The Hinterlands planning theatrical experimentations in Milwaukee

Members of The Hinterlands perform their inaugural show, "Isaac Newton is our DJ"

If you’ve always wanted to see a play that frantically combines Newton’s laws of motion with romance, dance parties and general mania, you’re probably not in the majority.

But, if now that you’ve heard of it, you’re more excited for a play than you’ve been in a long time,  it might be worth your while to check out “Isaac Newton is our DJ,” the first show of the season for new Milwaukee-based experimental theater group The Hinterlands.

The group, founded by co-artistic directors Richard Newman and Marquette alumnus Brian Moore, made its Milwaukee debut with “Newton” in early January at Moct Bar, 240 E. Pittsburgh Ave., and performed to a sold-out crowd.

The play, described promotionally as “one part sensual science experiment, one part rave, and a couple slices of cake,” tells the story of two scientists battling over different interpretations of Newton’s laws — one believes they pull people apart, while the other believes the laws push people together.

Over the course of the performance, the two scientists, through dance and experiments, try to win over the audience. Moore said the play’s action surrounds the viewers, creating a vibrant, rave-like atmosphere.

“It’s not a straightforward performance, it’s a party,” Moore said.

However, since the show was only performed once, Moore said the group decided to offer two encore performances, both tonight and March 11.

“Because we only had one performance, lots of people didn’t get a chance to see the show,” Moore said.

He said the two performances will also help bridge the gap between this show and their next, “The Dead Road,” which won’t open until early May.

In addition, The Hinterlands will be offering monthly theater workshops at their practice space at Bucketworks, 706 S. 5th St., where interested visitors can learn improv and physical theater. The three-hour workshops are partly designed to help The Hinterlands create a two-way investment with the people of Milwaukee, which Moore says is one of The Hinterlands’ ultimate goals.

“We want to be directly involved in a community,” Moore said.

Moore said it was this desire to create community through theater that led him and The Hinterlands back to Milwaukee. A 2004 graduate of Marquette’s theater department and former winner of the Chris Farley scholarship, Moore said he stayed in Milwaukee after graduation and performed with the now-closed Theatre X group before attending graduate school in Blue Lake, Calif., at The Dell’Arte International School of Physical Theater.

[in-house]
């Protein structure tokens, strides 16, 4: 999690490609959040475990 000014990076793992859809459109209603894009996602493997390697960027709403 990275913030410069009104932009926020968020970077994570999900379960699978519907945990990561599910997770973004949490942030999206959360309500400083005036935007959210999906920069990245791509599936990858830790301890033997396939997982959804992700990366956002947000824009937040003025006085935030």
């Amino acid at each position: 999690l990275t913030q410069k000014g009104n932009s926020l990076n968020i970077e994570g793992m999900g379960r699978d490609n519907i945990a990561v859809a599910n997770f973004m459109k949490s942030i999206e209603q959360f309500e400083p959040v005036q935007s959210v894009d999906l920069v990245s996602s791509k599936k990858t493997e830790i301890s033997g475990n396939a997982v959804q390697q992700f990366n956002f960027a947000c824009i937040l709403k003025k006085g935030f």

It was there he met Newman and some of the other members. Moore said he and Newman decided to put a company together after Newman spent a year as an itinerant performer. The pair spent most of a year looking for just the right place to start The Hinterlands, a group which now includes six members, including Moore and Newman.

It turned out Milwaukee was at the top of their list.

“It became really obvious really quickly that this was the place to come back to,” Moore said.

Moore said The Hinterlands’ work will be designed around the improvisational and physical theater skills learned at Dell’Arte. He said the group’s general method for coming up with shows is to start with a central image and then conduct research to explore that idea.

For example, for their next performance, “The Dead Road,” the ensemble is focusing on the central image of the western, and watching westerns like “The Good, the Bad, and the Ugly” and “El Topo” (The Mole) to get a sense of the concept.

After that, the ensemble repeatedly performs improv based on that topic to identify recurring themes.

“Slowly but surely, things start to stick,” Moore said.

Ironically, while The Hinterlands are in Milwaukee for the long haul, Moore said they have no interest in finding a permanent space for performances. Currently, they practice at Bucketworks, a facility that offers creative organizations workspace, and plan to take their shows to other venues.

“We’d need a space that can transform as much as our performances do,” Moore said.

Moore added that the other venues they plan to travel to require trips outside Milwaukee. The troupe has plans to perform “The Dead Road” at Toronto’s Cooking Fire Festival in June, and to perform street theater in Kosovo with Kosovar, Albanian and Roma youths in September.

Regardless of where The Hinterlands travel, Moore says Milwaukee will remain their point of origin.

“Milwaukee is our home,” Moore said.

The Hinterlands will be performing two encores of “Isaac Newton is our DJ” at Moct Bar, tonight and Thursday, March 11 at 7:30 p.m. Tickets are $10 to $15, and the show is 21+. The Hinterlands will also be offering their monthly workshop at Bucketworks March 6 from 11 a.m. to 2 p.m. The workshop costs $15, and the group recommends calling ahead to reserve a spot by phone at 1-414-208-4237 or via e-mail at